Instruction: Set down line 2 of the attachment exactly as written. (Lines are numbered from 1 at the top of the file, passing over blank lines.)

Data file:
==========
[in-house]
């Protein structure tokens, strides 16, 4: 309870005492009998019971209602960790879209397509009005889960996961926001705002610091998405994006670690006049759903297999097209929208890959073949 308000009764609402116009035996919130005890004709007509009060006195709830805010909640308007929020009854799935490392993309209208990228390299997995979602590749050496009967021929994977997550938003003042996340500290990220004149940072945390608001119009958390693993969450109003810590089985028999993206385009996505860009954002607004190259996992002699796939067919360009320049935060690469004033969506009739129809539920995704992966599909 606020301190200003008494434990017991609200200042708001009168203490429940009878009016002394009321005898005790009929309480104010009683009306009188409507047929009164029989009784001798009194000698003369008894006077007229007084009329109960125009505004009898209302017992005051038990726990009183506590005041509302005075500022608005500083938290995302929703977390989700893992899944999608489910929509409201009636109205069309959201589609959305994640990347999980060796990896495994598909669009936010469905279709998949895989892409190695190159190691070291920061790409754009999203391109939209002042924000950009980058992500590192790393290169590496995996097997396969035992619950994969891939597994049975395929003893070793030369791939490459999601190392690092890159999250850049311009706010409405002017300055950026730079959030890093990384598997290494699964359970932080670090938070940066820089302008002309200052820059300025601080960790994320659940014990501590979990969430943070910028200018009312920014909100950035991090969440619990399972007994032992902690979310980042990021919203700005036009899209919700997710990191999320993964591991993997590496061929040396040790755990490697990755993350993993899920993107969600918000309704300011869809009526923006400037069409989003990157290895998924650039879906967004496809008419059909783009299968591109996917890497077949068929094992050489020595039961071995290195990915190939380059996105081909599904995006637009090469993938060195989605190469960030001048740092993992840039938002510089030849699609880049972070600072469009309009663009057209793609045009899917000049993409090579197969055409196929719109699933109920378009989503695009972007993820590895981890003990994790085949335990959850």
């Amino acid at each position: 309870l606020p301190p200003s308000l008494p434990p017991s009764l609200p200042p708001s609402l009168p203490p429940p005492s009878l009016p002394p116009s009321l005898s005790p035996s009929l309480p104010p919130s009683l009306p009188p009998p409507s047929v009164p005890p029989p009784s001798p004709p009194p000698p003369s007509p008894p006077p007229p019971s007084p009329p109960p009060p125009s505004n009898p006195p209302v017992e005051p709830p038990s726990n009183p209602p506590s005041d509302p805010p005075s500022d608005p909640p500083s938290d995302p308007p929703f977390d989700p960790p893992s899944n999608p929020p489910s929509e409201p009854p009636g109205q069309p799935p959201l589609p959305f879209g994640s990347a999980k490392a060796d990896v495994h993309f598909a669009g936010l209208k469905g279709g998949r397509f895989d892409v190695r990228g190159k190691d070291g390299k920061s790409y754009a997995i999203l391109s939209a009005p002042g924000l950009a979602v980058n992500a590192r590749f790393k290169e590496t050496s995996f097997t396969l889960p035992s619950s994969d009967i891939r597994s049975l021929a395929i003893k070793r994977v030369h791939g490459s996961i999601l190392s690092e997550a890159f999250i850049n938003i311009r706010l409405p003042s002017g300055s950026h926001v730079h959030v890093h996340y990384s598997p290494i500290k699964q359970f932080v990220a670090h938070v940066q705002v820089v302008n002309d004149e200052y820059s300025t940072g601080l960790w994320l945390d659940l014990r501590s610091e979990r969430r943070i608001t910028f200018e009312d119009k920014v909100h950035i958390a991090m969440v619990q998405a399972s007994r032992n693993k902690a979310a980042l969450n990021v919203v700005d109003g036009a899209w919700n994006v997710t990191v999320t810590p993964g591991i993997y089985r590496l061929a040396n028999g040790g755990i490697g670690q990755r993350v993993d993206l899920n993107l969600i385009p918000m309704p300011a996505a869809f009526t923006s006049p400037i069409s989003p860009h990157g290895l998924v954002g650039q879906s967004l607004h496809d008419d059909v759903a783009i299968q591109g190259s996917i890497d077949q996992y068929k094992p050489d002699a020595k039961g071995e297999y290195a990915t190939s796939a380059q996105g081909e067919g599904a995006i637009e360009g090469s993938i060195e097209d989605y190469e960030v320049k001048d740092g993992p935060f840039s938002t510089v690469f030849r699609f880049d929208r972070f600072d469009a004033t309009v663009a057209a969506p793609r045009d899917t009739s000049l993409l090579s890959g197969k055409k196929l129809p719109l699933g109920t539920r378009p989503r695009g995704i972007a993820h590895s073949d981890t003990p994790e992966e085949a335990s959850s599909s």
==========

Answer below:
């Protein structure tokens, strides 16, 4: 309870005492009998019971209602960790879209397509009005889960996961926001705002610091998405994006670690006049759903297999097209929208890959073949 308000009764609402116009035996919130005890004709007509009060006195709830805010909640308007929020009854799935490392993309209208990228390299997995979602590749050496009967021929994977997550938003003042996340500290990220004149940072945390608001119009958390693993969450109003810590089985028999993206385009996505860009954002607004190259996992002699796939067919360009320049935060690469004033969506009739129809539920995704992966599909 606020301190200003008494434990017991609200200042708001009168203490429940009878009016002394009321005898005790009929309480104010009683009306009188409507047929009164029989009784001798009194000698003369008894006077007229007084009329109960125009505004009898209302017992005051038990726990009183506590005041509302005075500022608005500083938290995302929703977390989700893992899944999608489910929509409201009636109205069309959201589609959305994640990347999980060796990896495994598909669009936010469905279709998949895989892409190695190159190691070291920061790409754009999203391109939209002042924000950009980058992500590192790393290169590496995996097997396969035992619950994969891939597994049975395929003893070793030369791939490459999601190392690092890159999250850049311009706010409405002017300055950026730079959030890093990384598997290494699964359970932080670090938070940066820089302008002309200052820059300025601080960790994320659940014990501590979990969430943070910028200018009312920014909100950035991090969440619990399972007994032992902690979310980042990021919203700005036009899209919700997710990191999320993964591991993997590496061929040396040790755990490697990755993350993993899920993107969600918000309704300011869809009526923006400037069409989003990157290895998924650039879906967004496809008419059909783009299968591109996917890497077949068929094992050489020595039961071995290195990915190939380059996105081909599904995006637009090469993938060195989605190469960030001048740092993992840039938002510089030849699609880049972070600072469009309009663009057209793609045009899917000049993409090579197969055409196929719109699933109920378009989503695009972007993820590895981890003990994790085949335990959850």